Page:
Our average cost for an oil change is $38; $58 for a brake inspection.

It’s a small investment. We do it properly and can save you a lot of trouble and expense down the road.

Bernard’s Garage

2036 SE Washington St., Milwaukie



Mike Nielsen - Snap Fitness - Fitness INSIDER

SNAP FITNESS - Mike Nielsen“We are a friendly, success-oriented fitness center,” says Mike Nielsen, vice president and co-owner of Snap Fitness locations in Oregon City, Milwaukie and Canby. “We’re like the ‘Cheers’ of the gym world, where everybody knows your name.”

Nielsen has been a certified fitness coach for 13 years and has been with Snap for eight years. He says being a fitness coach is all about helping individuals achieve the best version of themselves.

“It’s not just something that’s done at the gym, but it’s a lifestyle change,” he said of Snap. “We focus on not only the physical but also the mental and emotional aspects of everyday life, to make sure we are able to achieve long-term success.”

He says Snap gyms have a family feel and a personal touch.

The gyms are open 24 hours a day, seven days a week, with monitored access for safety. Snap has more than 1,500 locations nationwide.

The fitness centers offer cardio, personal training, weight-loss programs, a health center, strength training and Olympic lifting. An online web page for members offers nutrition counseling and an online training center.

“Our members are our greatest assets,” Nielsen added. “We do all we can to make sure they have not only the best facility and equipment, but a wonderful experience.”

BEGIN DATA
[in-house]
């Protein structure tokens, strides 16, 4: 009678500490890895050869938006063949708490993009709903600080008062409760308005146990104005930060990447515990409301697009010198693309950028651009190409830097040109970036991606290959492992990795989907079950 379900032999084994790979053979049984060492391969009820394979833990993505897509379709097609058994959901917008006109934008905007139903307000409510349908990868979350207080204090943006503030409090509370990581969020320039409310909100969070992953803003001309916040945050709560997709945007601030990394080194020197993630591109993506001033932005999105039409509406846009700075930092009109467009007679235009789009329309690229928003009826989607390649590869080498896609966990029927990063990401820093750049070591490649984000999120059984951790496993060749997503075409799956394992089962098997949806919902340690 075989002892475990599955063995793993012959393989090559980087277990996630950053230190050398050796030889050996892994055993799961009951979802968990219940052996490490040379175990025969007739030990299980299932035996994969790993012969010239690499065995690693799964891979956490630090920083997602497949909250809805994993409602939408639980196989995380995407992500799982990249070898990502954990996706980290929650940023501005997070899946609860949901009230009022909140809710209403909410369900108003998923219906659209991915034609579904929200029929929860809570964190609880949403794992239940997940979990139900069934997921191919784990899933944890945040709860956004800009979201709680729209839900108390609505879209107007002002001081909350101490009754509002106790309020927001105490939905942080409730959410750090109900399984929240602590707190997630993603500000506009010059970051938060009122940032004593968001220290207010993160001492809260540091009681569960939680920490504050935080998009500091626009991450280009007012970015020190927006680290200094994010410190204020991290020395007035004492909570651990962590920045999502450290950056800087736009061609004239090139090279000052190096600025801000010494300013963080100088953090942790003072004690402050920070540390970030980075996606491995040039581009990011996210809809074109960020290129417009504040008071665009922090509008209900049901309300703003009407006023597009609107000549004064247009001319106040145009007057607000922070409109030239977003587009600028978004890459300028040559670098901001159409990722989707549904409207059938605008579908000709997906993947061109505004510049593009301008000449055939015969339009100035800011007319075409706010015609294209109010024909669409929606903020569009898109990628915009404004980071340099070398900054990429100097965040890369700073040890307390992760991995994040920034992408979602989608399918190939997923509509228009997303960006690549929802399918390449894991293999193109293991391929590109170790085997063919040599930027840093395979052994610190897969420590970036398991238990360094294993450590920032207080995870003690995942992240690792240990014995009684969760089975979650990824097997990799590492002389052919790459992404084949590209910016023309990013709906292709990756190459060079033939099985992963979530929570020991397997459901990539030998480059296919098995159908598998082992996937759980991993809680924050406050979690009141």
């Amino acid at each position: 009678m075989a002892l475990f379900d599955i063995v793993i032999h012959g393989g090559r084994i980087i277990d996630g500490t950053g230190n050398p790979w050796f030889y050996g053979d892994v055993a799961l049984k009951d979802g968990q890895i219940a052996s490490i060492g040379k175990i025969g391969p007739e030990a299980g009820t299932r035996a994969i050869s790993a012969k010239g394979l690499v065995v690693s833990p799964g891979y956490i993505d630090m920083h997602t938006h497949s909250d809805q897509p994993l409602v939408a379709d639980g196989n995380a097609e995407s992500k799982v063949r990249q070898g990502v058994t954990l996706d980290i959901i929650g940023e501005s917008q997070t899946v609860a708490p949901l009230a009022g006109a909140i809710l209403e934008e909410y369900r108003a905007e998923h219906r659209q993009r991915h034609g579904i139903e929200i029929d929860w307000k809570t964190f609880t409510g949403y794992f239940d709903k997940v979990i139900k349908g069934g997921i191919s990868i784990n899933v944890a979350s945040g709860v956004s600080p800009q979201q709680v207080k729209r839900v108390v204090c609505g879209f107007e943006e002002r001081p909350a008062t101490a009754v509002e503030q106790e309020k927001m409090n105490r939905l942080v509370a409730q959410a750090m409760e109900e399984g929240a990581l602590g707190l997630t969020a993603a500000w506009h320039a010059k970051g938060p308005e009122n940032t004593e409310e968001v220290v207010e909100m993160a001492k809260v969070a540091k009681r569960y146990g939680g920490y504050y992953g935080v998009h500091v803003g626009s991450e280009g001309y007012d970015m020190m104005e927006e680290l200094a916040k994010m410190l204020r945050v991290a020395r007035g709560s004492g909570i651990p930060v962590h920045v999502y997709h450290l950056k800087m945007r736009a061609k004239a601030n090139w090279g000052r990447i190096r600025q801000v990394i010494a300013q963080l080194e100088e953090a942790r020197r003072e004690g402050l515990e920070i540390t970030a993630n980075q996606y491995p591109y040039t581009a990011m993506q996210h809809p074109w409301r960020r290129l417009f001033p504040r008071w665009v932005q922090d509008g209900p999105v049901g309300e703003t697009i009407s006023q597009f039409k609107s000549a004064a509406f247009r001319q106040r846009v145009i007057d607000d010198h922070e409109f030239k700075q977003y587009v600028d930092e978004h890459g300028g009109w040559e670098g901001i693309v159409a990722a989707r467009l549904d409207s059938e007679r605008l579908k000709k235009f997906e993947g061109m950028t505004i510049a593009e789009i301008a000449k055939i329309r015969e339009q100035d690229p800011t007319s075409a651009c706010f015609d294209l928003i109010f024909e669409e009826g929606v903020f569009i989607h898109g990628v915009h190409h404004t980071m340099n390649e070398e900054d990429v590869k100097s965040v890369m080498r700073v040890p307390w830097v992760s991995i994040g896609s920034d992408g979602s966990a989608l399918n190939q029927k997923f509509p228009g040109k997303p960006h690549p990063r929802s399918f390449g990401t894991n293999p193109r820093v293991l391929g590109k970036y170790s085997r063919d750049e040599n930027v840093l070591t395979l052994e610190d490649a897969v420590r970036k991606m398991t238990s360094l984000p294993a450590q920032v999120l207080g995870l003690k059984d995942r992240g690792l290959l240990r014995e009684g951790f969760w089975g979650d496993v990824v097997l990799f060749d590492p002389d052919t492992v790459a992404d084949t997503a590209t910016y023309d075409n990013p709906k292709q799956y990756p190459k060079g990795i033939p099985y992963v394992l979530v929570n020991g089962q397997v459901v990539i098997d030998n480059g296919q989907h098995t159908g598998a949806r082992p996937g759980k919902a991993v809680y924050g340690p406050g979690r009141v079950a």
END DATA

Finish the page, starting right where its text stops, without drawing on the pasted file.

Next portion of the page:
Snap Fitness


Milwaukie: 4200 SE King Rd.


Oregon City: 19703 S. Hwy. 213, Ste. 170


Canby: 1109 SW 1st Ave.


Brought to you by John Sciarra - Bernard's Garage - AUTOMOTIVE INSIDER -

BERNARD'S GARAGE - John SciarraAfter nearly 100 years of providing excellent full-service automotive repair and maintenance, Bernard’s Garage is a classic Milwaukie institution trusted by generations of customers.

Founded in 1925, old timers and area residents still remember Joe Bernard Sr., who would design and build custom car parts when his customers’ vehicles needed it. Joe Bernard Jr., a former Milwaukie mayor, helped modernize Bernard’s and continued his father’s tradition of excellent customer service.

The current owner, Jim Bernard, another Milwaukie mayor and current Clackamas County commissioner, has computerized Bernard’s—turning his father’s mechanics into today’s technicians.

Besides providing free pickup and delivery, Bernard’s offers DEQ repair and adjustments, check-engine light diagnosis, manufacturer-scheduled maintenance, brakes, steering and suspension repair, timing belt tune-ups, radiator and water pump work, as well as engine, transmission and air conditioning service.

“We are straight shooters and will let you know what the problem is and what the cost is upfront,” Operations Manager John Sciarra says.

Sciarra, an 18 year veteran of Bernard’s, has attained numerous specialty vehicle class certifications. With 26 years in the industry overall, Sciarra is our INSIDER for automotive excellence.